On July 17th a report titled “Israel suspends fuel deliveries to Gaza over arson attacks” appeared on the BBC News website’s Middle East page. The article opened with a reasonable account of the story:
“Israel has tightened restrictions on its only cargo crossing with the Gaza Strip, after Palestinians carried out fresh attacks with incendiary balloons.
No fuel will enter through Kerem Shalom until Sunday, but food and medicine deliveries will still be permitted. [emphasis added]
Israeli Defence Minister Avigdor Lieberman said it was responding to “continued terror attempts” by the Palestinian Islamist movement Hamas.”
The report also gave readers a reasonable account of the hostilities that took place on July 14th.
“On Saturday, the Israeli military carried out waves of air strikes across the coastal territory in response to some of the most intensive bombardments from Gaza since the 2014 war between Israel and Hamas.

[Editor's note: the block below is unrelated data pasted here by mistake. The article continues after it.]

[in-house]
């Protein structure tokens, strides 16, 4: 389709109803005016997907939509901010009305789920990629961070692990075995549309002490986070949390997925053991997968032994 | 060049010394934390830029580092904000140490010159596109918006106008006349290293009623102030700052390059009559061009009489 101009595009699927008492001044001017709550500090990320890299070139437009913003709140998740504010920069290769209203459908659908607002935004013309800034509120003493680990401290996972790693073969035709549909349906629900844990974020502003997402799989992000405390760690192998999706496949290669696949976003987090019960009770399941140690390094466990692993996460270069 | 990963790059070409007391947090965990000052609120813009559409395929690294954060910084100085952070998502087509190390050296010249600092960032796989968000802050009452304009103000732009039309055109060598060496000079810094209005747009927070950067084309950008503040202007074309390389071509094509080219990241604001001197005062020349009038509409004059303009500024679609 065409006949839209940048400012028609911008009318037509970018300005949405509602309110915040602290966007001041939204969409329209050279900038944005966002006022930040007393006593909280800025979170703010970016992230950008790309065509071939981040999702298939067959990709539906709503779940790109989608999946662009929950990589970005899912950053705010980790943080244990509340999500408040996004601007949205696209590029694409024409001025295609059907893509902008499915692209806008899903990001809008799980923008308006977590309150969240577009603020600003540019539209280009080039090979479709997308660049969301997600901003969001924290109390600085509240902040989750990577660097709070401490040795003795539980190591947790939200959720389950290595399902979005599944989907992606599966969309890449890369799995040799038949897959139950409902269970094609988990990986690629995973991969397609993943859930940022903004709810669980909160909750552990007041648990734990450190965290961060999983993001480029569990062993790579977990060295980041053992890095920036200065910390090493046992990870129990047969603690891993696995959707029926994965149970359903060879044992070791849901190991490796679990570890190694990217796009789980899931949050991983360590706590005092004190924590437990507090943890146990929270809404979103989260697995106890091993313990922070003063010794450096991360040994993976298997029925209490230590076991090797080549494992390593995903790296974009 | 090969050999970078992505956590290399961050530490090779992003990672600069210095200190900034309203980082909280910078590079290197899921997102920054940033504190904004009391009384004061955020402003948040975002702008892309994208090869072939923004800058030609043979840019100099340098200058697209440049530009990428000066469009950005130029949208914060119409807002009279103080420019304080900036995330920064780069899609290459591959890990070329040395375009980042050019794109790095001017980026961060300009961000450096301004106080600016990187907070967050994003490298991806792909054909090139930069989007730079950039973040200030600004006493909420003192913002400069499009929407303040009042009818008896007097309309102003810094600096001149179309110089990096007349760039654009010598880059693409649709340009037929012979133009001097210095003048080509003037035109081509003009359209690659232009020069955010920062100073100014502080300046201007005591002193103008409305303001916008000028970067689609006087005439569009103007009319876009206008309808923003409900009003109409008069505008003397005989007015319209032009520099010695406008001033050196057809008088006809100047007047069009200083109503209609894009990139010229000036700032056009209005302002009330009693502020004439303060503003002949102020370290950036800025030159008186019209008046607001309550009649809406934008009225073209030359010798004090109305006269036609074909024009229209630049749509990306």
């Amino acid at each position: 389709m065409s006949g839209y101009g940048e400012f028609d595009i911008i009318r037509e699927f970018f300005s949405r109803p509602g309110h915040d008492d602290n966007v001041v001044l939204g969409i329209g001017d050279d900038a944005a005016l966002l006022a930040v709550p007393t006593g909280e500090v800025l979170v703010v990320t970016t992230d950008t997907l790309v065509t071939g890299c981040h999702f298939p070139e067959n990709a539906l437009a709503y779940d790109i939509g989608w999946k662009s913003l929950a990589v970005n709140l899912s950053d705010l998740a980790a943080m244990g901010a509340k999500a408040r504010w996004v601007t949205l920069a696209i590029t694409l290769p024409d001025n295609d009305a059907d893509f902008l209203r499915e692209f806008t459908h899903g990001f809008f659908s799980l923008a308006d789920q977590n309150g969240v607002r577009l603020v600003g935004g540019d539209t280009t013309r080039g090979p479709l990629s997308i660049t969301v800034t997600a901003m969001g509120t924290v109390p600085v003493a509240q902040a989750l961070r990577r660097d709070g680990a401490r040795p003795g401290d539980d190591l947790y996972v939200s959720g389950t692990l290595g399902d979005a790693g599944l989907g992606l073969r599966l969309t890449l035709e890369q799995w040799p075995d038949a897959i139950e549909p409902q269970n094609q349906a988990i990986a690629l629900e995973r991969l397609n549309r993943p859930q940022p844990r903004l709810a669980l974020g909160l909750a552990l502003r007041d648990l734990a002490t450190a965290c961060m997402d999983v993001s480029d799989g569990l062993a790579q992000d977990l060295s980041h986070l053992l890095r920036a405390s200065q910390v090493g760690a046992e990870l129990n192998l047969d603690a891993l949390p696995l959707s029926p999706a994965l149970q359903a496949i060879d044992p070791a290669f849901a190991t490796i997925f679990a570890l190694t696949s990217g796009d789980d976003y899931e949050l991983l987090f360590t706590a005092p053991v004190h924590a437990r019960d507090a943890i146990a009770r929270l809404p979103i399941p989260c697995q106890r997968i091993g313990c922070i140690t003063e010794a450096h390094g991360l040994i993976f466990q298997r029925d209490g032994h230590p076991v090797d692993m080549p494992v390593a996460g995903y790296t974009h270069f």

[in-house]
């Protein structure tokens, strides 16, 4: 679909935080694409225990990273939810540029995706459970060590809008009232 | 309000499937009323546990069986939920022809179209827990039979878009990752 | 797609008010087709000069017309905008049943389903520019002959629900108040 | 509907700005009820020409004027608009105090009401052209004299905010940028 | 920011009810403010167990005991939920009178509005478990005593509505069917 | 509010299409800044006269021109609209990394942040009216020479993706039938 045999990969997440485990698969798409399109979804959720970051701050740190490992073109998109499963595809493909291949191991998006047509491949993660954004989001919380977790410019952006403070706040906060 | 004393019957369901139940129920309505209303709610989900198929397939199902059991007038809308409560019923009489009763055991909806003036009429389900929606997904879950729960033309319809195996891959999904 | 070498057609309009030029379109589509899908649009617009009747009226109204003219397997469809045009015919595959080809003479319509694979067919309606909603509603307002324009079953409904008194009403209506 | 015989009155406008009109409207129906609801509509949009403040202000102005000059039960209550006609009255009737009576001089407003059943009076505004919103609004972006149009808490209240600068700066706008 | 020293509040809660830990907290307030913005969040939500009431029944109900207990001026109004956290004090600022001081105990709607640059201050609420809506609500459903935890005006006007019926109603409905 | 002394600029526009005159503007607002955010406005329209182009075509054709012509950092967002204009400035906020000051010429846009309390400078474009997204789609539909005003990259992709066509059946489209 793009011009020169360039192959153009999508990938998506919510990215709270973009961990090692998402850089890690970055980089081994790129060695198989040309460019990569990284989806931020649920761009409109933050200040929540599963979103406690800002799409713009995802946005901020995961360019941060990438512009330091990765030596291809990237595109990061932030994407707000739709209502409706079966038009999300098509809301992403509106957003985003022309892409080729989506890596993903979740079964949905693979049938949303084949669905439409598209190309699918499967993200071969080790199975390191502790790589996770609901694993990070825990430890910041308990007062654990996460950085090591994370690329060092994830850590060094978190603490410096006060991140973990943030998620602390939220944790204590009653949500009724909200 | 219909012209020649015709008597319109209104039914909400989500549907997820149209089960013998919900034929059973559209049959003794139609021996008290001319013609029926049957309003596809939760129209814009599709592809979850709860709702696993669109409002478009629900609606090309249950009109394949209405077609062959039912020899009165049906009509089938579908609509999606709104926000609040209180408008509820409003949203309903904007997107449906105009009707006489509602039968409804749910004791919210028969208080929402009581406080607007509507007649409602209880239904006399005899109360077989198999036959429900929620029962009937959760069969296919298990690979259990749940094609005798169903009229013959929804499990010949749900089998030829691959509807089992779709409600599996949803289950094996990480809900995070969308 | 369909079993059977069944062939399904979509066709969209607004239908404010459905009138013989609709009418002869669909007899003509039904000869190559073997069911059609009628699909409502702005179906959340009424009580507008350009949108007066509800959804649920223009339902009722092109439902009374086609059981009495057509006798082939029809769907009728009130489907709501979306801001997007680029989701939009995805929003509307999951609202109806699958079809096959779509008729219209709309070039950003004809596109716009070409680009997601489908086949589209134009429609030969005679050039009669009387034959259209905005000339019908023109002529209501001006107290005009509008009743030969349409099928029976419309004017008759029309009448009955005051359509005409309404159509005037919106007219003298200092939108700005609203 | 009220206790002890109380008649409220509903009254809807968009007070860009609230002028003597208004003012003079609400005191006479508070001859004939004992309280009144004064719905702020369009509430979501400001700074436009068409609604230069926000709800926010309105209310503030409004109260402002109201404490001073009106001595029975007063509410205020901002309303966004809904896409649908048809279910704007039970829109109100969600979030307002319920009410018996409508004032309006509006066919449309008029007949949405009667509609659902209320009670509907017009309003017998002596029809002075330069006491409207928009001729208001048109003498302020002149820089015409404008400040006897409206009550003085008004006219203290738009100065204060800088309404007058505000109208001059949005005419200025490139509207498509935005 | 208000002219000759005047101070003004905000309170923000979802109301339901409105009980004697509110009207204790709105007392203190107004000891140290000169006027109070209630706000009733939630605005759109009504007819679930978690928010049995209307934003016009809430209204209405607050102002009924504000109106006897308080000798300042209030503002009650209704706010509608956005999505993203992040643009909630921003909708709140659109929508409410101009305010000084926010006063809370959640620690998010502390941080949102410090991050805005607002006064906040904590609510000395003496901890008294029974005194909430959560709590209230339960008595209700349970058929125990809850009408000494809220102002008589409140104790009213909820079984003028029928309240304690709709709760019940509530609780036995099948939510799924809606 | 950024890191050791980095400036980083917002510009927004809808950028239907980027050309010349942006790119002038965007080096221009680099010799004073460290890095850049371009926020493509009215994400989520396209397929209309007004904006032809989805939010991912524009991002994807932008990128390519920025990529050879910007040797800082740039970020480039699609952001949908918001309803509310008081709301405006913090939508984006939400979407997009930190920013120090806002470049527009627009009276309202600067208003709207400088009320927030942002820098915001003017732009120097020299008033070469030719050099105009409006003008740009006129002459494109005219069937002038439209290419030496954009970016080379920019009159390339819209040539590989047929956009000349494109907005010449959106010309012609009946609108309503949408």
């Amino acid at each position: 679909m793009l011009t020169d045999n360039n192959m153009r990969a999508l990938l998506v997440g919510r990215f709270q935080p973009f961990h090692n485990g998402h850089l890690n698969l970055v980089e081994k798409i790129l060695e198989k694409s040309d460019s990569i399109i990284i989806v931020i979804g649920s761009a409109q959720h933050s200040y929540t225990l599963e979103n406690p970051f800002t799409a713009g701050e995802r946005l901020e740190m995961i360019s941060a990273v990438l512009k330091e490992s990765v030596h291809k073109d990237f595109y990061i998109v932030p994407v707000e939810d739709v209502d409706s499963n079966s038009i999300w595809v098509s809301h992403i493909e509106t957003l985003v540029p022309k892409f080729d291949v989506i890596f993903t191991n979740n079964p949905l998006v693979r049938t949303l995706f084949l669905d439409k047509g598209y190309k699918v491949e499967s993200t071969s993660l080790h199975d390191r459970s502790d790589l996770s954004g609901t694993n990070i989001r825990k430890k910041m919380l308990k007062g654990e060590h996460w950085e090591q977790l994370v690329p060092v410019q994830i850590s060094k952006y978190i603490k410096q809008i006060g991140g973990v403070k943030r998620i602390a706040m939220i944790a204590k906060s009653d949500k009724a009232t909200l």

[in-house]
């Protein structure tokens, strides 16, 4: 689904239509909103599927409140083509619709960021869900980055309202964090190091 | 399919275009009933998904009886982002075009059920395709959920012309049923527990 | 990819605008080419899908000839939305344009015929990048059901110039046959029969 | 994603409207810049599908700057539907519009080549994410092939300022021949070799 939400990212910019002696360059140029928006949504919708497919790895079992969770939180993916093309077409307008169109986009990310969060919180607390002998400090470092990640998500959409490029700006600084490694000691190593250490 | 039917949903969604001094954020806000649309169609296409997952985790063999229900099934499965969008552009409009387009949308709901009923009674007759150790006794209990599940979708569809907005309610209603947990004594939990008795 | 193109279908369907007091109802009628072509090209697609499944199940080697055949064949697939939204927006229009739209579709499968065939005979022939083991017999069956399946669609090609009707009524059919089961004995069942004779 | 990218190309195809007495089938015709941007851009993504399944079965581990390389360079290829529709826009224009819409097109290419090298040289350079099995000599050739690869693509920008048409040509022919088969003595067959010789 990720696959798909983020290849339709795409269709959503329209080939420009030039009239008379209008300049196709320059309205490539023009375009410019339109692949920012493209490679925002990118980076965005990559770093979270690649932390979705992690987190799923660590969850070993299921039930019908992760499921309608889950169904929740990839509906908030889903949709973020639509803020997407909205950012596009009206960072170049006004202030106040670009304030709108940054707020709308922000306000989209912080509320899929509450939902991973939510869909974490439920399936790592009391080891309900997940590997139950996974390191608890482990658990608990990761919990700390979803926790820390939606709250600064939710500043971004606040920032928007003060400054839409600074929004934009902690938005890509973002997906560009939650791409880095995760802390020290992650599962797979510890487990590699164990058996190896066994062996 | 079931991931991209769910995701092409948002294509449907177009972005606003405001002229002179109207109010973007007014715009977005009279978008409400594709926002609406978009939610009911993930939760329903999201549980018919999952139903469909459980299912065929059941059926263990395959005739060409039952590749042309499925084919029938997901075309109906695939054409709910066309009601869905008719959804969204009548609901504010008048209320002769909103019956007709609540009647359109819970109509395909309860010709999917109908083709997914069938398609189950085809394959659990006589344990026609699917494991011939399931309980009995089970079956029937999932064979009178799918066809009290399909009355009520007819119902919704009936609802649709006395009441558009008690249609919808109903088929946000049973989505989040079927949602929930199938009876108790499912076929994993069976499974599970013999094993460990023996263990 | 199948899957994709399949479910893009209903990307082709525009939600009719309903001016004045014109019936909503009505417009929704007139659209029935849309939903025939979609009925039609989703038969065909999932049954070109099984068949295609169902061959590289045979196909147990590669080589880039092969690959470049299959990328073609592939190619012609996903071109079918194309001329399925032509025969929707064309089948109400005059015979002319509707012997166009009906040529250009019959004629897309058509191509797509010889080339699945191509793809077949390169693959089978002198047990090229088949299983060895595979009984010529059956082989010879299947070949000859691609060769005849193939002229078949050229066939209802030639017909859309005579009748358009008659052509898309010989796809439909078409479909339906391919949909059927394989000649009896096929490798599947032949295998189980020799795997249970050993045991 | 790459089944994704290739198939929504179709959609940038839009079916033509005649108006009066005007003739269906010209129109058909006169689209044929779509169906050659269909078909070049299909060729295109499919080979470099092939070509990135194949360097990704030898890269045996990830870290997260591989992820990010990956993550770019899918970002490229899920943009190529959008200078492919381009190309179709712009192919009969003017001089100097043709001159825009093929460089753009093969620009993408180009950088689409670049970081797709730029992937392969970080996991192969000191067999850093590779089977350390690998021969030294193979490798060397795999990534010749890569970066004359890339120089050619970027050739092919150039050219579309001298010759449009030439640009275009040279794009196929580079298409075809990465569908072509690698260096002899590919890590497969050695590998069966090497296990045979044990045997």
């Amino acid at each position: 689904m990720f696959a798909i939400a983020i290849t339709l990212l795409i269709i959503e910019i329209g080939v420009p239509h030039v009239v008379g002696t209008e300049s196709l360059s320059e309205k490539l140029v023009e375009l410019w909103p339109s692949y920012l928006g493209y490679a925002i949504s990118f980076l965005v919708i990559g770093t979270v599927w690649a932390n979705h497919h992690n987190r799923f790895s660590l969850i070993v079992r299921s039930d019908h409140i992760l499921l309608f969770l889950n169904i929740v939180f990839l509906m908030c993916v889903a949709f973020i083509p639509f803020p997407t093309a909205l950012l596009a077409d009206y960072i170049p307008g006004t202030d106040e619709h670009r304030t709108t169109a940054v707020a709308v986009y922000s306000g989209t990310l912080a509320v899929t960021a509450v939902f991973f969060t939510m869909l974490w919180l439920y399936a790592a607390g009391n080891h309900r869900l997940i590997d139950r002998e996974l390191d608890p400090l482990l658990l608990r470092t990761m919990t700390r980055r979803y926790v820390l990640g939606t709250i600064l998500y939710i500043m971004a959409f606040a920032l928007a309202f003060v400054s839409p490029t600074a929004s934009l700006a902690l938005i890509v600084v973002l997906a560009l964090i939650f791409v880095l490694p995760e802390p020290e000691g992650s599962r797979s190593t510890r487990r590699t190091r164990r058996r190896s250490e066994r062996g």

Two Palestinians were killed and 14 others wounded in the Israeli strikes, while four Israelis were wounded when more than 200 rockets and mortars were fired towards southern Israel.
The violence subsided after Hamas and Islamic Jihad militants agreed to a ceasefire brokered by Egypt.”
As was the case when previous restrictions were announced a week before, the BBC presented lower figures for the area of land (7,500 acres) destroyed in Palestinian arson attacks and the monetary value ($2 million) of that damage than is actually the case.
“Israeli Prime Minister Benjamin Netanyahu said he was prepared to “increase the force of our attacks” if Palestinians did not stop launching kites and balloons carrying containers of burning fuel and explosive devices over the Gaza-Israel border.
The devices have sparked hundreds fires in southern Israel, burning more than 2,830 hectares (7,000 acres) of forest and farmland and causing hundreds of thousands of dollars of damage, officials say.”
Readers found the BBC’s now standard anodyne portrayal of the ‘Great Return March’ agitprop which continues to conceal from audiences the fact that the casualty figures quoted actually come from Hamas – which organised, facilitated and financed the publicity stunt – and that over 80% of those killed have been shown to have links to various terror factions, as well as giving context-free amplification to the ‘right of return’ claim.